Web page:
In eight years, Reagan managed to eliminate only four major federal programs and not many more minor ones. Clinton’s health plan collapsed into rubble. As for Gingrich and his Republican revolutionaries, the programs they sought to eliminate not only are still there but have seen their average budget grow by an average of 3 percent since 1995 (according to Stephen Moore of the Cato Institute). In 1999, the Republican Congress gave up altogether on uprooting government programs and went with an across-the-board freeze instead.

Reagan, Clinton, and Gingrich were all leaders of extraordinary talent. They all appeared, at least initially, to enjoy public support and a political mandate. Between them, they tried most of the possible permutations of partisan control of the White House and Congress. Nonetheless, they all failed, each more spectacularly than the last.

In my book Government’s End, I argue that Washington’s imperviousness to comprehensive, rationalizing change goes deeper than the politics and personalities of the moment. The trouble is as deep as arithmetic itself. With very rare exceptions, reformers are almost infinitely less committed to eliminating or reforming any one government program than that program’s clients are to maintaining it. The clients, moreover, find easy allies in the reformers’ partisan enemies (Democrats against Reagan and Gingrich, Republicans against Clinton). They also normally have little trouble kindling public mistrust of the reformers’ motives and the reforms’ fairness (Reagan and Gingrich were made to look like mad slashers, Clinton like a Soviet health commissar). Reformers may begin well, but they soon find themselves confronting a coalition that consists of the opposition party, the client groups, and the public. Against that array of forces, there is no hope.

This imbalance of forces, although constantly in flux as political currents shift, never changes fundamentally. If reformers concentrate their energy, fight ferociously, and get some lucky breaks, they can push through important reforms of particular programs. Jimmy Carter’s transportation deregulation, Reagan’s tax reform, and Gingrich’s welfare reform show that once or perhaps twice in a decade politicians can concentrate their energies and enact a landmark reform (of a program or governmental sector, however; not of the whole government). Now and then, they can push a boat across the rapids. But they cannot change the strength or the direction of the current. The bulk of what Washington does remains under the control of the client groups and their coalitions of interest.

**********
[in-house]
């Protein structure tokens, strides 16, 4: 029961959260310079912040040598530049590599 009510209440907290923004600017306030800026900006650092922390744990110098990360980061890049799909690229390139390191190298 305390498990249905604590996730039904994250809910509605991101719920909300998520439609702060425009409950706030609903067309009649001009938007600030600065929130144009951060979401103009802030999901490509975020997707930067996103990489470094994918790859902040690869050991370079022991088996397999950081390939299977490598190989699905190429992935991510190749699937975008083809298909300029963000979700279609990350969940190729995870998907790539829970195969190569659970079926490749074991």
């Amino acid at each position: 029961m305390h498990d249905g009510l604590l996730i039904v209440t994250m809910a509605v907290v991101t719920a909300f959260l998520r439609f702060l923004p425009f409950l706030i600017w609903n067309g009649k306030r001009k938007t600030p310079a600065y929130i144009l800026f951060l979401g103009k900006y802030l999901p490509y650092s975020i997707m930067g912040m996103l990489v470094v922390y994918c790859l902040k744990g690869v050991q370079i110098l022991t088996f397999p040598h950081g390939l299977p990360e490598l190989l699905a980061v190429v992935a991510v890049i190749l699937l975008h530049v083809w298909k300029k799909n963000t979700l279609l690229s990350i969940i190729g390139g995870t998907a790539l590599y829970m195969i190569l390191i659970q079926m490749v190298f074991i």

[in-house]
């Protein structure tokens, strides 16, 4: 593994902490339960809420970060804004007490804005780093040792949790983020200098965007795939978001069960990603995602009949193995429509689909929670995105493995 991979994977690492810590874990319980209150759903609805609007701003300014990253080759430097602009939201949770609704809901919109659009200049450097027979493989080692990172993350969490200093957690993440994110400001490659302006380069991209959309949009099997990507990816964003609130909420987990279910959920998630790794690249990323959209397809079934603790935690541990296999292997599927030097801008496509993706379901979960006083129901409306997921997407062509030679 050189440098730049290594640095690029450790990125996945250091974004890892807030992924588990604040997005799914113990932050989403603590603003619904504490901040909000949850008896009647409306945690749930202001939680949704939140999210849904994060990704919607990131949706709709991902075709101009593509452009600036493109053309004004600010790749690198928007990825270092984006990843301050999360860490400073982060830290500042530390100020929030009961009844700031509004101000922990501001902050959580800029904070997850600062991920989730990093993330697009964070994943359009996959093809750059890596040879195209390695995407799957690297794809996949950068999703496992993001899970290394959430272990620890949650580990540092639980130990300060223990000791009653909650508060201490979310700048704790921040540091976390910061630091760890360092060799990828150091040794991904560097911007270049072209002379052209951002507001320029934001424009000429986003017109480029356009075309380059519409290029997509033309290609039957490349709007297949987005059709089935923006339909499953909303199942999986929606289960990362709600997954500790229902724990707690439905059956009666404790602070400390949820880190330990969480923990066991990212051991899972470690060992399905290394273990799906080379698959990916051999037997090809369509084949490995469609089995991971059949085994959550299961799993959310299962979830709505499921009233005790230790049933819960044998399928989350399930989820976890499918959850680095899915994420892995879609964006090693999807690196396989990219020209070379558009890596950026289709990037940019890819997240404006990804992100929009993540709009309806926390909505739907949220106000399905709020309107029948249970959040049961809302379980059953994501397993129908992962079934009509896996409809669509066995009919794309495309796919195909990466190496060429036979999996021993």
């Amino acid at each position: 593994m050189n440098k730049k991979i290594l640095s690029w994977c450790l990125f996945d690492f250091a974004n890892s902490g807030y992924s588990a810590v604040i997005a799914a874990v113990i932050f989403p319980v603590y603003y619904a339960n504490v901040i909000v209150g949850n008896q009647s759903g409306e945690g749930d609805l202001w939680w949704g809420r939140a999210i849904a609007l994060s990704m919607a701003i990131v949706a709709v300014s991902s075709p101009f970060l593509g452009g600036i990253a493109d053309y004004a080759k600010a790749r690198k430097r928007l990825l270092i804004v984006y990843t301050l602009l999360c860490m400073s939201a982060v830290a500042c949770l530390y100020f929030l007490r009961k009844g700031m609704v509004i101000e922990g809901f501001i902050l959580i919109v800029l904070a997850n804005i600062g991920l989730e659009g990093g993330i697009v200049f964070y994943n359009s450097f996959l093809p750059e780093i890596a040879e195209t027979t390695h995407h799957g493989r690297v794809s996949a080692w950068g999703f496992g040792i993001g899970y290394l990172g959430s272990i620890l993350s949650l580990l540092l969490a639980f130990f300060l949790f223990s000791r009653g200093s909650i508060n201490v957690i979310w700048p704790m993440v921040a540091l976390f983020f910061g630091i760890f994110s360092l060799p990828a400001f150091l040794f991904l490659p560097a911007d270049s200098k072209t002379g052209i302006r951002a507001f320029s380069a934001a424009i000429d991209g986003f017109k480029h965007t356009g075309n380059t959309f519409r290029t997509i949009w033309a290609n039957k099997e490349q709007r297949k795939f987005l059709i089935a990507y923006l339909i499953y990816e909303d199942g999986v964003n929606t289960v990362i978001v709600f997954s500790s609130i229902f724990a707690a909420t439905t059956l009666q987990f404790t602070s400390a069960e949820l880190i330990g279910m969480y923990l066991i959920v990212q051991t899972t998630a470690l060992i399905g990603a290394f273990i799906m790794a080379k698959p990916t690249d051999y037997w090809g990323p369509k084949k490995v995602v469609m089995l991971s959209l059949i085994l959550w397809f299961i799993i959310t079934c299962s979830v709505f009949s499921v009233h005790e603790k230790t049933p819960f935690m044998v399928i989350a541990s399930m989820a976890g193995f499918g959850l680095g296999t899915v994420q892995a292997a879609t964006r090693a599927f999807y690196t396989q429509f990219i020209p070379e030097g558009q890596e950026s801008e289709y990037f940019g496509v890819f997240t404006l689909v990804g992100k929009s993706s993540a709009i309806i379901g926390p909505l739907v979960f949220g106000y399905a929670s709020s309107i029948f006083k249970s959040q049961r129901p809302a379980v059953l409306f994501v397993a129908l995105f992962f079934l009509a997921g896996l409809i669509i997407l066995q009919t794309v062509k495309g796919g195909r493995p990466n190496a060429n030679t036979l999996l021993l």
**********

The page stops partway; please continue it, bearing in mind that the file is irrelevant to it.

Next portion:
If I am right, what you see in Washington today is more or less what you get, forever: a teeming ecology of programs that adapt individually to serve their clients and to stay in business, but that are not collectively susceptible to any comprehensive rationalization or reform. Washington will change constantly, but the nature of its change will be primarily bottom-up and client driven, rather than top-down and voter driven. American voters and politicians are hardly helpless; but they have much less real control over the size, composition, and mission of their government than the civics books promise.

A paradoxical implication is that for the people to get more by way of effective reform, they must expect less. The “revolutionaries” of the past two decades defined success out of reach. Large reforms of significant programs are important, often essential. But when politicians and the public demand nothing less than the impossible—a transformation of government itself—the merely possible looks like failure. Failure breeds cynicism, which in turn feeds backlash, which generates yet more impossible demands for reform. Again and again, the public and politicians take aim at the football and land on their back.

Americans are realistic idealists who, confronted with persistent failure, conform their expectations to reality. They adjust. People do not like what they see in Washington, but they are becoming reconciled to living with government as it is and to changing it in the limited but incrementally useful ways in which it can be changed. The good news, in short, is that the bad news is perhaps finally “in the market” of politics. In the electorate’s current mood may lie the beginning of a more productive and less pathological relationship between Washington and its public.